A northeast Iowa family lost their 17-year old son, Travis Krapfl, to muscular dystrophy last September.
It was the beginning of his senior year, and his parents said he was set to graduate on time.
His father, Chris, said his son had already narrowed down two colleges and was going to decide where he'd attend by Christmas.
"He loved everything about school," said his 14-year old sister Kayla Krapfl.
Kayla posted a status on her Facebook page, reading in part:
"Yesterday, we found out that he wouldn't be getting a diploma because he didn't have enough credits and all he needed was to take government which he had scheduled later this school year. I think he should get it because he deserved it. I want to make this viral and I want my brother's story out. I don't agree with the school's decision because my brother worked really hard for it and it is not his fault that he didn't get to finish out the school year. My parents and I are devastated over this. I ask for all of your help to get this out and maybe they will change their mind."
Kayla said her Facebook status was shared with hundreds of people across the country.
"It's not like he just dropped out of school or just quit," she said. "He wanted to go to school. He wanted to make the best of everyday. He loved going to school. He loved meeting new people at school."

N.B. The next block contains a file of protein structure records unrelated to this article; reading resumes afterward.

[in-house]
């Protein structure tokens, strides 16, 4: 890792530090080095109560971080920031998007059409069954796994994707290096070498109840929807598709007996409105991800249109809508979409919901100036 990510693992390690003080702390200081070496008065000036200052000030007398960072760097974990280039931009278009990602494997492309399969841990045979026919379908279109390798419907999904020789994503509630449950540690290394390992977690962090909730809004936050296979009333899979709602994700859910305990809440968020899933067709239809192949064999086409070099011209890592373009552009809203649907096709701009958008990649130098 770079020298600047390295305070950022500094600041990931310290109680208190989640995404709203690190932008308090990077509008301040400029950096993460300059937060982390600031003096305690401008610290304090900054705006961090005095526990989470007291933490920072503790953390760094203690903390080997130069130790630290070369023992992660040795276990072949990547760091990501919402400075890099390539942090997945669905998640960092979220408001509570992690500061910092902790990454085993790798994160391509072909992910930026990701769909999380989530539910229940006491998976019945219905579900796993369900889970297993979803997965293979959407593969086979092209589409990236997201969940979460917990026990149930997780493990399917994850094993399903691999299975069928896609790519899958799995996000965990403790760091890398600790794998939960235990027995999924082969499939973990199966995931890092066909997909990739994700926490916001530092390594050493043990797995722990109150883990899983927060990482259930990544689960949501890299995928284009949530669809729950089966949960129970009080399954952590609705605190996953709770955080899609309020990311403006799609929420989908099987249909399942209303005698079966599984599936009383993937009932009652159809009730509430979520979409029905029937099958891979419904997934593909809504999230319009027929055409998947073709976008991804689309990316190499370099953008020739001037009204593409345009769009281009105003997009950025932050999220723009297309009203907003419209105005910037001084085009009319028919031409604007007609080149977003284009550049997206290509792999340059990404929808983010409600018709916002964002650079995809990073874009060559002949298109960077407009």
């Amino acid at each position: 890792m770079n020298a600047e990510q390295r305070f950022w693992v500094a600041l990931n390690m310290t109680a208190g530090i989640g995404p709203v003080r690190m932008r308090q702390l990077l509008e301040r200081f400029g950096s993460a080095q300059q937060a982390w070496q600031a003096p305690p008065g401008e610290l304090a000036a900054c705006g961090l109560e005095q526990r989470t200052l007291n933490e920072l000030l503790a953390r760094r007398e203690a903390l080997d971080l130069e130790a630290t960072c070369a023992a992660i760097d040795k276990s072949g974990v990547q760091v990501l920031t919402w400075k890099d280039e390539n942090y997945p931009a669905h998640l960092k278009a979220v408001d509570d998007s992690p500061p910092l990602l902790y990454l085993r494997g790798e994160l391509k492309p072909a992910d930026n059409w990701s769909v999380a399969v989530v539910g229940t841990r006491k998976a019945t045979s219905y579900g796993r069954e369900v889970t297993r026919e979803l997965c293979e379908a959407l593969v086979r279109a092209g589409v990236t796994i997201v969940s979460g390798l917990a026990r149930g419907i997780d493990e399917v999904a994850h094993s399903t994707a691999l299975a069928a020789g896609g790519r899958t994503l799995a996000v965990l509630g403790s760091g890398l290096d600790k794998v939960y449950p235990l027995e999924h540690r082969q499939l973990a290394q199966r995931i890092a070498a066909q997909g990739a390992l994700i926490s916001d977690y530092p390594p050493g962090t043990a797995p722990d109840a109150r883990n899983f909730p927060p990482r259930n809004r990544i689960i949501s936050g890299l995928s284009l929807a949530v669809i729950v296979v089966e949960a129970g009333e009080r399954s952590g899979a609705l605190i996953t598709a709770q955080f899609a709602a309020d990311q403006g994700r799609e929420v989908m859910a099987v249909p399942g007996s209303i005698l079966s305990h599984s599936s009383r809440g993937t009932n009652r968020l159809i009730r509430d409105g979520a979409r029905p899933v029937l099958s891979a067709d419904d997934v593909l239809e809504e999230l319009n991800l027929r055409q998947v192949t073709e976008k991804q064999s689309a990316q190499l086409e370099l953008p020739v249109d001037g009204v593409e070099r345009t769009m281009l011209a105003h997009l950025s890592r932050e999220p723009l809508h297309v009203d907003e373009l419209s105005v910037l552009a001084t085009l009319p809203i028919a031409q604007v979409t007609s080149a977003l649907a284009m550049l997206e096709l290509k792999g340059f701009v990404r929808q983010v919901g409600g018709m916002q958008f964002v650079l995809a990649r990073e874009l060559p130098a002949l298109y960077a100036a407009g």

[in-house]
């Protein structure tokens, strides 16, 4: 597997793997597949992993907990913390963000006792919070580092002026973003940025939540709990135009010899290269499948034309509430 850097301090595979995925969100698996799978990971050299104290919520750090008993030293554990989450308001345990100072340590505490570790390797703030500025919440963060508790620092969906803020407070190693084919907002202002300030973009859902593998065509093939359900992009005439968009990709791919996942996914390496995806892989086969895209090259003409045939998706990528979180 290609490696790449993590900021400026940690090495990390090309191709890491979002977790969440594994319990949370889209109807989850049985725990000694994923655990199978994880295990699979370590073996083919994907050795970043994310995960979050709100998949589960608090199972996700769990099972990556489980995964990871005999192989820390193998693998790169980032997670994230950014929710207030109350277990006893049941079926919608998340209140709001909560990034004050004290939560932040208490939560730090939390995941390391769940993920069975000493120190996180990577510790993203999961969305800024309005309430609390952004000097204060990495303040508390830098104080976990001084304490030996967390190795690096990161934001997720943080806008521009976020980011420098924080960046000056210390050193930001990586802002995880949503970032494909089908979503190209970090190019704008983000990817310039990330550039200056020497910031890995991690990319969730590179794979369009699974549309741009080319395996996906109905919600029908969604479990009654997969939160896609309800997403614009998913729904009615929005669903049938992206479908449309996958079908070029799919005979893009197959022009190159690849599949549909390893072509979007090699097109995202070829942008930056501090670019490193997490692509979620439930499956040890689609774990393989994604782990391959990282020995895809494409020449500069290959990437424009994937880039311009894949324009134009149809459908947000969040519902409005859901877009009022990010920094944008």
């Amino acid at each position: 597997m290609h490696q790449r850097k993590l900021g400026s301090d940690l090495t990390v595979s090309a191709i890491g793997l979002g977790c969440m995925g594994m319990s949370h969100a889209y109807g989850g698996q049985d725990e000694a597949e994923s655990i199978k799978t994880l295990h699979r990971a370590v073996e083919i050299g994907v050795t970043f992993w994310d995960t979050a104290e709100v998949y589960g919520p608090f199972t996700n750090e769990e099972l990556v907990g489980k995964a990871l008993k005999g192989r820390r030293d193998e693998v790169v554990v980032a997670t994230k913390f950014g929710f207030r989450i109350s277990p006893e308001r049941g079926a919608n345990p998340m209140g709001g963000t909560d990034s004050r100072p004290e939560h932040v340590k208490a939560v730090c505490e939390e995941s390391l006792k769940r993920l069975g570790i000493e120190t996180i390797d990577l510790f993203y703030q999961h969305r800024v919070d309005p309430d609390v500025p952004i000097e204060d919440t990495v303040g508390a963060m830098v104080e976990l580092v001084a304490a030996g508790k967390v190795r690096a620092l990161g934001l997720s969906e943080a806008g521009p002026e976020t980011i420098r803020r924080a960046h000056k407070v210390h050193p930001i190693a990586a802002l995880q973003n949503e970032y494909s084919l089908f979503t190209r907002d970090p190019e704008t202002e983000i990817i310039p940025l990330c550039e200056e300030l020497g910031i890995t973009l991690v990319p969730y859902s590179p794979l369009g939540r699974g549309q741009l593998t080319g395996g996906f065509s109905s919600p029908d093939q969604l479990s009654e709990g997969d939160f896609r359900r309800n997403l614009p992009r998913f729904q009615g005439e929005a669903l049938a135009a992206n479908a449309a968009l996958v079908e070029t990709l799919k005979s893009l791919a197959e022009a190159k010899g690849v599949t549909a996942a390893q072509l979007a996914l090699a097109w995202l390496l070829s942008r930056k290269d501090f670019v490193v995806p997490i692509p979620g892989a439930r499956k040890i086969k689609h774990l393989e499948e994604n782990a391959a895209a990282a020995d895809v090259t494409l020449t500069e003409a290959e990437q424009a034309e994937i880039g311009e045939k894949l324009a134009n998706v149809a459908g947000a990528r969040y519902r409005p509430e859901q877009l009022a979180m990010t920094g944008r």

Kayla and her parents are frustrated with administrators at the West Delaware County Community Schools because they feel Travis would have earned his diploma had he lived long enough to see his graduation commencement in a few weeks.
But school administrators said they can't hand out a diploma with Travis Krapfl's name on it due to school policies and state laws.
Additionally, administrators said it wouldn't be fair.
"It order to be cognizant of the feelings of all of our families who have lost children, we want to be consistent," said Superintendent Kristen Rickey.
"We care very much about Travis as well as all the others who have experienced loss, and we show that caring and by being consistent in the way we recognize people," she said.
Rickey said Travis Krapfl will be honored during the upcoming 2013 commencement with a rose on stage and a spot in the commencement program.
She said the former student was recognized on a homecoming float as well as in the school's yearbook, and he will have a profile published in the newspaper along with other graduating seniors.
"I hope that people understand that we are very caring not only towards Travis but towards all of our students," said Rickey.
"And the best way to show respect for everyone is to treat everyone equitably and have the same sorts of honors and recognition," she said.
But for the Krapfls, who admit it's still hard to deal with the loss of Travis, they want more.
"What's the harm of having a piece of paper just with his name on it?" asked Chris.
"That would mean everything to us. That would give us some more closure of what he accomplished," he said.
The Krapfls told KWWL's Shelley Russell they plan on talking with lawmakers in Des Moines this week so that other families don't have to experience similar frustrations.
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